Several randomized clinical trials have shown that screening for high-risk human papillomavirus (HPV) increases the likelihood of early detection of cervical intraepithelial neoplasia (CIN). This study aims to offer an early risk assessment of extending screening intervals beyond 5 years for HPV-based cervical screening.

This follow-up of a population-based randomized cohort included a total of 43,339 women aged 29-61 years with negative HPV and/or negative cytology tests. The participating women were randomly assigned in a 1:1 ratio to receive HPV and cytology co-testing (intervention) or cytology testing only (control). The primary outcome of the study was the cumulative incidence of cervical cancer and cervical intraepithelial neoplasia (CIN).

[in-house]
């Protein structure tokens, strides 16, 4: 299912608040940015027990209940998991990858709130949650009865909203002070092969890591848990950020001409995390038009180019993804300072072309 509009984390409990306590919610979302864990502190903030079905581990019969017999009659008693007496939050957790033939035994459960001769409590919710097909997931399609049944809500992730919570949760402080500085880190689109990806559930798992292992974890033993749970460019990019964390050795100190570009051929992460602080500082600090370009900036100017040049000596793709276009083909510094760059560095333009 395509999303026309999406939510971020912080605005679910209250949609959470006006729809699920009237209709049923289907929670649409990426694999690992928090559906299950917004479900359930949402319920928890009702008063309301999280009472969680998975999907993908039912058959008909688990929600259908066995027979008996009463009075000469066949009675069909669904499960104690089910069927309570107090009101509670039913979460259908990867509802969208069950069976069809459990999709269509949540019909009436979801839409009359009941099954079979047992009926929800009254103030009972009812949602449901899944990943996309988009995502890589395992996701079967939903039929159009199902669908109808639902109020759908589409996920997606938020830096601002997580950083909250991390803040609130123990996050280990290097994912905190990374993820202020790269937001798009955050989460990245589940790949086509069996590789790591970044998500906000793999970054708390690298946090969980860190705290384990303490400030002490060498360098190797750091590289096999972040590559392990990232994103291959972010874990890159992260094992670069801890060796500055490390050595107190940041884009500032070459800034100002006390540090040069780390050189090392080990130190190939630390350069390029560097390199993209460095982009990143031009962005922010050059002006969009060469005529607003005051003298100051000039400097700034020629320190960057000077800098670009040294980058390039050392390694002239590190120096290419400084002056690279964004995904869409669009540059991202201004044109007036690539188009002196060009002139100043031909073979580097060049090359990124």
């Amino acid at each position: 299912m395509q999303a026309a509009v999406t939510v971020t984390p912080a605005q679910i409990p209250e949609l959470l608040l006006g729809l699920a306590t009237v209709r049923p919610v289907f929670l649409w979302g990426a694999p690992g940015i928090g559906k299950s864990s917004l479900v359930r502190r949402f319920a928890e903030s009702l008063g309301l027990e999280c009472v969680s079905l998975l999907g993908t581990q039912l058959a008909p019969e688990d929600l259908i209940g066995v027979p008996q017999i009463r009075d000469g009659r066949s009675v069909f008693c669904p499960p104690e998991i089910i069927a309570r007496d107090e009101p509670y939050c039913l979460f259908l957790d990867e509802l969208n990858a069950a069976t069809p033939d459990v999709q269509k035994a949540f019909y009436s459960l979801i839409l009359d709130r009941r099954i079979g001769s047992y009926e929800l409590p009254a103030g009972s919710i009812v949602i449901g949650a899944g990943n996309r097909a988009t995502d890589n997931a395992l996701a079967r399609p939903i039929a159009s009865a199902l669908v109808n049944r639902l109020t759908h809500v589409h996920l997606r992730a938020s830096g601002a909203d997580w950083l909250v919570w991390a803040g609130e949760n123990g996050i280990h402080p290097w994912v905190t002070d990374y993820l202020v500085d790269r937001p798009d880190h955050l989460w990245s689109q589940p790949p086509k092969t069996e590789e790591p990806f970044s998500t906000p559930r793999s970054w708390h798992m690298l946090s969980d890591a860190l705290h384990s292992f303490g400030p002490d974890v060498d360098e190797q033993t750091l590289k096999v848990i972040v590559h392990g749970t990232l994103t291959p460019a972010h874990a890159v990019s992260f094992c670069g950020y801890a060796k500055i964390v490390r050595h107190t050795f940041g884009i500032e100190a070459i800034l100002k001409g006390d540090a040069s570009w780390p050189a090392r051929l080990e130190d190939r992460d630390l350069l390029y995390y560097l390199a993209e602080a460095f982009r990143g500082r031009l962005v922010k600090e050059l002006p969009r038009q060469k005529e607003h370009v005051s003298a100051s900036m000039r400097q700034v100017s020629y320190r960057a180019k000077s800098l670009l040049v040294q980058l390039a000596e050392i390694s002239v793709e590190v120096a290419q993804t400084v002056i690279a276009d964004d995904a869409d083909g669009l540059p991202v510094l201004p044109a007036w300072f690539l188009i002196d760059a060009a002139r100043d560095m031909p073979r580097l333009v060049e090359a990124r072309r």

The findings suggested that the cumulative incidence was 0.095 for cervical cancer and 0.56% of CIN3+ in the intervention group, as compared with 0.09% and 0.69% in the control group, respectively. The risk ratios for cervical cancer and CIN3 were 0.97 and 0.82, respectively. The findings also indicated a 72.2% lower incidence of CIN3+ among women in the intervention group who aged 40 years and younger.

The research concluded that the incidence of cervical cancer and CIN3+ was lower in HPV women and supported the benefit of cervical screening interval beyond 5 years.

Ref: bmj.com/content/355/bmj.i4924